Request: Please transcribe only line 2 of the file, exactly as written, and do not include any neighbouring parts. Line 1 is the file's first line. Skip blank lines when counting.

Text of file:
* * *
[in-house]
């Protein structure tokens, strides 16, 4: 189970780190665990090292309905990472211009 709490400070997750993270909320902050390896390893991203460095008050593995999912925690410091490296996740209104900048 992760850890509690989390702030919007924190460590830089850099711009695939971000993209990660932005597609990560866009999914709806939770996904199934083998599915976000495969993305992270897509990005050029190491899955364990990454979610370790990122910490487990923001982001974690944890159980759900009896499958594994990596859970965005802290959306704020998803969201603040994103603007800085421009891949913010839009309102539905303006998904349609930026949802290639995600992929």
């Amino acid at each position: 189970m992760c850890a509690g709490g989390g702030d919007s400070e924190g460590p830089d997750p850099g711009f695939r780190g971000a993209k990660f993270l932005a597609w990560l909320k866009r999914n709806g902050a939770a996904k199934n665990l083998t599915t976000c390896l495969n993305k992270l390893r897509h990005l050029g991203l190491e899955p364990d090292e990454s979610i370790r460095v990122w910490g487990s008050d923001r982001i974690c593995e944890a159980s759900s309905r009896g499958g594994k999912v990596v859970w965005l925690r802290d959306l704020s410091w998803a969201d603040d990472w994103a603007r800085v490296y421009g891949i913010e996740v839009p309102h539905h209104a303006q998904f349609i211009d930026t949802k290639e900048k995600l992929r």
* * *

């Protein structure tokens, strides 16, 4: 189970780190665990090292309905990472211009 709490400070997750993270909320902050390896390893991203460095008050593995999912925690410091490296996740209104900048 992760850890509690989390702030919007924190460590830089850099711009695939971000993209990660932005597609990560866009999914709806939770996904199934083998599915976000495969993305992270897509990005050029190491899955364990990454979610370790990122910490487990923001982001974690944890159980759900009896499958594994990596859970965005802290959306704020998803969201603040994103603007800085421009891949913010839009309102539905303006998904349609930026949802290639995600992929």